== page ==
Still trying to decide where to explore in Montreal? Here’s a breakdown of the coolest neighborhoods according to a local (a.k.a. yours truly).

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Montreal’s bagels can go head-to-head with New York’s | Fairmount Bagel Bakery

Eat your way through one of North America’s best food cities

Surely you’ve heard of Montreal’s famous foods, from colorful macarons to arguably the world’s greatest bagels. Perhaps even their famous rivalries—St. Viateur vs. Fairmount for bagels, Schwartz’s vs. The Main for smoked meat, La Banquise vs. Chez Claudette for poutine, Romados vs. Ma Poule Mouilée for Portuguese chicken—but there’s just so. Much. More. As a melting pot of 1.8 million, Montreal is a place where global flavors come together to create one of the best food experiences on the continent.

There are your gluttonous classics like Anthony Bourdain-approved Au Pied du Cochon and Joe Beef. Then you’ve got Damas for exquisite Syrian, L’Express for fine French cuisine, and Sushi Momo for vegan sushi. Markets like There’s also a fiercely competitive cheap(ish) eats scene including Arepera, Falafel Yoni, and Tacos Frida, and you’d be remiss not to try Montreal-style hot dogs (a.k.a. “steamies”) at the Montreal Pool Room, an old-school joint that dates back to 1912.

From incredible pizza to succulent dim sum, open-air markets to posh fine-dining destinations, there’s truly something for every taste. I could go on forever—but I’ll leave the best picks to the experts, instead.

Get swept up in Montreal’s vibrant nightlife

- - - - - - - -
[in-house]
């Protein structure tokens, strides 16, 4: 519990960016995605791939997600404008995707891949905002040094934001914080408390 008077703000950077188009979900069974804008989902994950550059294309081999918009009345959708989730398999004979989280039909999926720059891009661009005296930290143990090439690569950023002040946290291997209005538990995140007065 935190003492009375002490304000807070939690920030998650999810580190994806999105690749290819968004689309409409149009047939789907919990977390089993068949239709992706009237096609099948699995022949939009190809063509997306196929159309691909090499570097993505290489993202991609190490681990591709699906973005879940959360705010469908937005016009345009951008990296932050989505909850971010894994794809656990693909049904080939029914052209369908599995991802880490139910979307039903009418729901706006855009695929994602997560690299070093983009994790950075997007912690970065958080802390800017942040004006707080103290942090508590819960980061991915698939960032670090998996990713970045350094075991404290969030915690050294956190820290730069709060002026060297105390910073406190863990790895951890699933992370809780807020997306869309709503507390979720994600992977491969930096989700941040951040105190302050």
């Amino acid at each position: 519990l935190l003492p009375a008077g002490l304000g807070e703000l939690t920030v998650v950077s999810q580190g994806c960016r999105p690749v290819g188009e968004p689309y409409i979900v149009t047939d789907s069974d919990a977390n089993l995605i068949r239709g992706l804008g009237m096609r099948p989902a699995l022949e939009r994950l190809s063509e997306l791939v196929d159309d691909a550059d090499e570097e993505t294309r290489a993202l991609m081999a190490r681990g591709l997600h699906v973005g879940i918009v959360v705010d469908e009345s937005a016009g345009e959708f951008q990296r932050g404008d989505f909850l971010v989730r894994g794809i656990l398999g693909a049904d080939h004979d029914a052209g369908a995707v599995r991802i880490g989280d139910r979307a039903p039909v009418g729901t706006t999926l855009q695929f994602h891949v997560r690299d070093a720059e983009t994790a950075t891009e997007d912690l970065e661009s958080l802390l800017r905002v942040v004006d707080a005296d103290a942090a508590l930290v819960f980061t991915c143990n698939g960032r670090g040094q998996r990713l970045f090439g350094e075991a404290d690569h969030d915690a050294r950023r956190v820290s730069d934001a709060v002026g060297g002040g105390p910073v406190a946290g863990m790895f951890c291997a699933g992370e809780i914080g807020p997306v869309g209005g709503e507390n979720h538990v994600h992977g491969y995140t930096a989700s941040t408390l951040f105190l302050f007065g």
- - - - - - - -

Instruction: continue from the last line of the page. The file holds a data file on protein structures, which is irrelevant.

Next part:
Americans have long made pilgrimages to Montreal to party, from back in the Prohibition days when alcohol was illegal, to now, since the drinking age is 18 in the US. Rowdy tourists and the bachelorette parties usually get their kicks downtown on Crescent and St. Catherine streets, or in touristy Old Montreal—but there are better places to have a night out that aren’t thronged with college freshmen trying to slur out drink orders in broken French.

You’ve got hip dives like Notre-Dame-des-Quilles with its indoor bowling alley, twinkly-light date spots like Le Majestique, speakeasies like Le Mal Nécessaire, breweries like Dieu du Ciel!, and classy wine bars like Pullman. Of course, there are also your clubs for a big night out like Apt. 200. Throw in a healthy brewing and distilling scene and you’ve got one of the best places for a night out anywhere.

So while I’m not going to tell you that you’re not going to have fun in the touristy areas, trust me: Montreal’s best bars, speakeasies, and clubs are where you’ll want to be when the sun goes down.